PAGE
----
To understand how luminiares are controlled from the lighting desk, it is necessary to look first at the dimming system. Working back from the luminaire to the operator, the complete control system comprises:
In almost all situations, luminiares are not used constantly at full power. They are generally required to fade in and out, and to be used at different brightnesses, or intensities, at different times. A device is required to regulate the amount of electrical voltage sent to each luminaire, thereby allowing the intensity of the light to be varied: this is a dimmer.
Each dimmer regulates one lighting circuit, or channel, allowing the electrical supply sent to the attached lumainire to vary between 0 and the mains voltage (230V). The action of the dimmer itself is controlled by the lighting desk, via low-voltage signals: this is typically no more than around 10 volts.
Each dimmer is designed to work up to a maximum electrical load, called its capacity. Any number of luminaires can be connected to a dimmer, until the capacity is reached. For example, a 2000W dimmer could be loaded with two 1000W spotlights, or up to four 500W luminaires. Common capacities are 2.2kW or 3kW, and on higher-end systems 5kW and even 10kW.
A dimmer pack comprises a number of individual dimmer modules, housed together for convenience. Modern, high quality dimmer packs can control many lighting circuits, yet still remain extremely compact and lightweight.
The lighting console, control desk, or simply the desk, is the front-end of the lighting control system, and provides an interface between the dimmers and the operator. The state of each dimmer can be changed from the desk, therby controlling the output from the luminaires. Scenes can be created from the desk by adjusting the level of each dimmer, and thus directly controlling the intensity of each luminaire: this procedure is called plotting. Each change in the lighting state is termed a cue, and a sequence of cues makes up the show.
Simple stage lighting can be performed by a manual control desk, which will have a single level control (a fader) to relate to each dimmer channel. More advanced manual desks provide two faders for each channel, allowing the operator to set the next lighting cue before changing (crossfading) from the current lighting state. These are called two-preset desks.
The crossfade may be performed manually by using a master fader for each preset; however some desks provide a timed fade control. Whichever type is used, the operator must still set each cue manually during every performance, which can be difficult when the time between each cue is short.
More sophisticated lighting can be achieved by using a memory control desk. These allow a scene to be created and then stored in the desk's memory, and can be recalled at any point. Memory control desks are ideal for complicated shows, and also when there will be many performances. Due to the computerised nature of these desks, fade times can be recorded with each cue, and details of the next cue to activate saved.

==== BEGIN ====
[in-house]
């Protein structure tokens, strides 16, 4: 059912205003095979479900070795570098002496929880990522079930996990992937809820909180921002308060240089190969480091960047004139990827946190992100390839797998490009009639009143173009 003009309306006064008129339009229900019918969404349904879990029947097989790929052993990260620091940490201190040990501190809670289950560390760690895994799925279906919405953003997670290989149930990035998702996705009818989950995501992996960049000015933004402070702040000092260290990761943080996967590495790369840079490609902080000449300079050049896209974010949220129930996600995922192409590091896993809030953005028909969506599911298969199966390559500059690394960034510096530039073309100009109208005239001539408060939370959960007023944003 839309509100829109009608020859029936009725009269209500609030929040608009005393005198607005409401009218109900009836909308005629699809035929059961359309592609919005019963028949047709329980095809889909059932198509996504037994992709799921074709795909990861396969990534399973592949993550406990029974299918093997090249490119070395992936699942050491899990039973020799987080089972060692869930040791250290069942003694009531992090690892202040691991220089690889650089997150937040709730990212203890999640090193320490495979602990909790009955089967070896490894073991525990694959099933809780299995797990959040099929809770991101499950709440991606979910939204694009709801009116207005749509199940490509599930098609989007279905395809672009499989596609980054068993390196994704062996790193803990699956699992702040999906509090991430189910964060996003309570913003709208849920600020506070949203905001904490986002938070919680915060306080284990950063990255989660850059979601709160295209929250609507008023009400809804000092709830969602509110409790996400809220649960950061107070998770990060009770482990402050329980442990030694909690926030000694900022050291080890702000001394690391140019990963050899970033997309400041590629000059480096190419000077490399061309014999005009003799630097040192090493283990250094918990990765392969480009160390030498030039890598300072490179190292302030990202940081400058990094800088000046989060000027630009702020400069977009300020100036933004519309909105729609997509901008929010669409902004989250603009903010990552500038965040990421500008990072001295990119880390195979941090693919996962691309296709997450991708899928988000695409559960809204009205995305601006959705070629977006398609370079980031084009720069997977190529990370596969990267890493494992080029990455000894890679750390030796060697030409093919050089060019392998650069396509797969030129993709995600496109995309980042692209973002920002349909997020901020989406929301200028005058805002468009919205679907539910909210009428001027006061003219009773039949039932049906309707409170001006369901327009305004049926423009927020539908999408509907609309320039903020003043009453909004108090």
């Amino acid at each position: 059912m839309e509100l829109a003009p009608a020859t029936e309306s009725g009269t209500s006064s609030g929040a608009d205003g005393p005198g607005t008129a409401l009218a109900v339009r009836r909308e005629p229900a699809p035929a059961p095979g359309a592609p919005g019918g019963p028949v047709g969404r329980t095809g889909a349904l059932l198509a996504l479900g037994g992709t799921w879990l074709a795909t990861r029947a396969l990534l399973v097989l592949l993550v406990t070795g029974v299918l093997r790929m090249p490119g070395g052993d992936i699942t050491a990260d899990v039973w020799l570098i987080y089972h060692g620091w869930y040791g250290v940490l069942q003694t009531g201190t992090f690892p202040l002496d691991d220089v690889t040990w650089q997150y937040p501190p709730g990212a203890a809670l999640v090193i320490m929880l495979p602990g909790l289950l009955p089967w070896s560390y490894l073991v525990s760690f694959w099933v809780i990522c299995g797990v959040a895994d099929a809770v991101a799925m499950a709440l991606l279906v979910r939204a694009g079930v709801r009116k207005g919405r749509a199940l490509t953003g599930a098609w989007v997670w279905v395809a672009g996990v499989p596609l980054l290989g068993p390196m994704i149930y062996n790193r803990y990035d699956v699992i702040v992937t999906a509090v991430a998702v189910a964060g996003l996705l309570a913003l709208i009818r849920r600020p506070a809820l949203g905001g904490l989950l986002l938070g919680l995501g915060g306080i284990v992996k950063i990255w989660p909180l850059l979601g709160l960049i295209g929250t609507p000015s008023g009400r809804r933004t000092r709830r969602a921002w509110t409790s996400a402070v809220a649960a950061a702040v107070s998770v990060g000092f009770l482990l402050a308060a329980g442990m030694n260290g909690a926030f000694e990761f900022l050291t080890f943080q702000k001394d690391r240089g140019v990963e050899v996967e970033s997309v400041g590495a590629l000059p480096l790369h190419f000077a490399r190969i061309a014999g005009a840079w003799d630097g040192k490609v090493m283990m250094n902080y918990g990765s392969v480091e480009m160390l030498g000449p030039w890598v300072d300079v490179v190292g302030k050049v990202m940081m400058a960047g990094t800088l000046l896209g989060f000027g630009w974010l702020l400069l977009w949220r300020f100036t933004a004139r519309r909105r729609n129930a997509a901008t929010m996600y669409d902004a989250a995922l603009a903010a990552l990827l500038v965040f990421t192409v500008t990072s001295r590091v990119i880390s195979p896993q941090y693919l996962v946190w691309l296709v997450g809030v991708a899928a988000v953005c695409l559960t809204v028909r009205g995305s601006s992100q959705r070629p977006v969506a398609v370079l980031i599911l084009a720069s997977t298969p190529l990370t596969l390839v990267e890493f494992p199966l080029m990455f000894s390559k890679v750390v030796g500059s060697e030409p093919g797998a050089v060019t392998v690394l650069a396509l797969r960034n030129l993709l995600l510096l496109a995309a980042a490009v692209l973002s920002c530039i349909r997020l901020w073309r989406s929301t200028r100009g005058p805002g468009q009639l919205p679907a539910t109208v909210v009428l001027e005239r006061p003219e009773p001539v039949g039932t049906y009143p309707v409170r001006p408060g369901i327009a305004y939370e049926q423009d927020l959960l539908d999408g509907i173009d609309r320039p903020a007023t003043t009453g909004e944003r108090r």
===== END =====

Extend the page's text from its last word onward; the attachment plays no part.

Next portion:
Memory desks also offer effects sections, which can be used to perform more advanced sequences. As the complexity of the desk increases, more and more features and control possibilities become available. Advanced desks offer the possibility to control scrollers and moving lights directly, speeding up the plotting procedure.
The control desk must communicate with the dimmers in order for the changes made by the operator to take effect on the stage. As with most things, there are a number of ways in which this can be done, however the most significant factor is whether the control system is analogue or digital.
Analogue systems use a control signal that varies in voltage or current in direct relation to the required intensity. The dimmer uses this signal level to 'scale' the electrical supply sent to the channel output. Analogue signals typically use values from zero to ten volts, with ten volts corresponding to 100%, or full intensity. Analogue control signals are generally no longer used.
Digital systems use control signals that send the required control level numerically for each channel. That is, instead of being set at 4 volts for 40% intensity, the digital signal will send the code for 40 repeatedly. Digital systems are more reliable than the analogue equivalent, and are faster.
The control information could be communicated to the dimmers by using one control wire for each channel: this is called multicore control. However, as the number of channels controlled by the lighting desk increases, so does the number of cores required. This eventually becomes unfeasible and, to some extent, unreliable.
Alternatively, each control channel can be instantaneously measured, and the resulting values sent down a single control wire to the dimmer in sequence. If this is repeated quickly enough, rapid changes in the control level will be followed smoothly. This procedure is called multiplexing. A multiplex signal is demultiplexed at the receiver back into the original individual channels.
By far the most common control protocol in use today is DMX512, which is a digital multiplexed system. Modern lighting desks and dimmers, as well as moving lights, scrollers, and effects equipment all use this protocol. The many types of control protocol are listed in the Communication Protocols section, whilst common terms used are given in the next section: Communication Systems.